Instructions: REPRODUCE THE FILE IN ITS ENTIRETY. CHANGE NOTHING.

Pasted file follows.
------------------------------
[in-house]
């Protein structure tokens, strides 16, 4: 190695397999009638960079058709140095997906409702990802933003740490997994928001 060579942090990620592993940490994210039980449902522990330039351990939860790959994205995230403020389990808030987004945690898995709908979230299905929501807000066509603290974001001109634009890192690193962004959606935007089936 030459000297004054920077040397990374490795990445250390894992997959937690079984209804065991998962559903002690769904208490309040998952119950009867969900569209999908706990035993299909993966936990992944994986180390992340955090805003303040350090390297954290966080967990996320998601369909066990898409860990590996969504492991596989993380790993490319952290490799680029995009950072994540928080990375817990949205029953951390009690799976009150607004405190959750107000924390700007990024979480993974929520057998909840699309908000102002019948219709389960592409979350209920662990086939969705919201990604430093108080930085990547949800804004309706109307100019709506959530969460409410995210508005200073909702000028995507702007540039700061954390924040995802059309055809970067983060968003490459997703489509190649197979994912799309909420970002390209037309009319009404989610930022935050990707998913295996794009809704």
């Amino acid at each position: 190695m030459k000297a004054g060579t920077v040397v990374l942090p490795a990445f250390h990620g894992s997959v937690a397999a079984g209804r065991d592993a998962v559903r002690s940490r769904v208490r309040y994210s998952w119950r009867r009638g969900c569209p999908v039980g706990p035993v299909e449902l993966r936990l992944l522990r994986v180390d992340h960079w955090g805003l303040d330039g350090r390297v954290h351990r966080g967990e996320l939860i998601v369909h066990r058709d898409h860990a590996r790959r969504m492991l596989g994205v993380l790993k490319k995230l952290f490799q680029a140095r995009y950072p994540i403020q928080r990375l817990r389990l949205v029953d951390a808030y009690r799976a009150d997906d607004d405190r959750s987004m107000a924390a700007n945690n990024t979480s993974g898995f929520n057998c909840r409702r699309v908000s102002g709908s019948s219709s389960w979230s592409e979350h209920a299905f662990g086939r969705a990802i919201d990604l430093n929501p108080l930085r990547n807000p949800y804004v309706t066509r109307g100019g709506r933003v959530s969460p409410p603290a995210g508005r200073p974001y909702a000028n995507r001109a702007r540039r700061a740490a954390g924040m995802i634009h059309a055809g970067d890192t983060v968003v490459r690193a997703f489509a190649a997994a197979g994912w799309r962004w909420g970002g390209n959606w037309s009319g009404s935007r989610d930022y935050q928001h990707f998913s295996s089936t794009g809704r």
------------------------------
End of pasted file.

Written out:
[in-house]
């Protein structure tokens, strides 16, 4: 190695397999009638960079058709140095997906409702990802933003740490997994928001 060579942090990620592993940490994210039980449902522990330039351990939860790959994205995230403020389990808030987004945690898995709908979230299905929501807000066509603290974001001109634009890192690193962004959606935007089936 030459000297004054920077040397990374490795990445250390894992997959937690079984209804065991998962559903002690769904208490309040998952119950009867969900569209999908706990035993299909993966936990992944994986180390992340955090805003303040350090390297954290966080967990996320998601369909066990898409860990590996969504492991596989993380790993490319952290490799680029995009950072994540928080990375817990949205029953951390009690799976009150607004405190959750107000924390700007990024979480993974929520057998909840699309908000102002019948219709389960592409979350209920662990086939969705919201990604430093108080930085990547949800804004309706109307100019709506959530969460409410995210508005200073909702000028995507702007540039700061954390924040995802059309055809970067983060968003490459997703489509190649197979994912799309909420970002390209037309009319009404989610930022935050990707998913295996794009809704």
């Amino acid at each position: 190695m030459k000297a004054g060579t920077v040397v990374l942090p490795a990445f250390h990620g894992s997959v937690a397999a079984g209804r065991d592993a998962v559903r002690s940490r769904v208490r309040y994210s998952w119950r009867r009638g969900c569209p999908v039980g706990p035993v299909e449902l993966r936990l992944l522990r994986v180390d992340h960079w955090g805003l303040d330039g350090r390297v954290h351990r966080g967990e996320l939860i998601v369909h066990r058709d898409h860990a590996r790959r969504m492991l596989g994205v993380l790993k490319k995230l952290f490799q680029a140095r995009y950072p994540i403020q928080r990375l817990r389990l949205v029953d951390a808030y009690r799976a009150d997906d607004d405190r959750s987004m107000a924390a700007n945690n990024t979480s993974g898995f929520n057998c909840r409702r699309v908000s102002g709908s019948s219709s389960w979230s592409e979350h209920a299905f662990g086939r969705a990802i919201d990604l430093n929501p108080l930085r990547n807000p949800y804004v309706t066509r109307g100019g709506r933003v959530s969460p409410p603290a995210g508005r200073p974001y909702a000028n995507r001109a702007r540039r700061a740490a954390g924040m995802i634009h059309a055809g970067d890192t983060v968003v490459r690193a997703f489509a190649a997994a197979g994912w799309r962004w909420g970002g390209n959606w037309s009319g009404s935007r989610d930022y935050q928001h990707f998913s295996s089936t794009g809704r």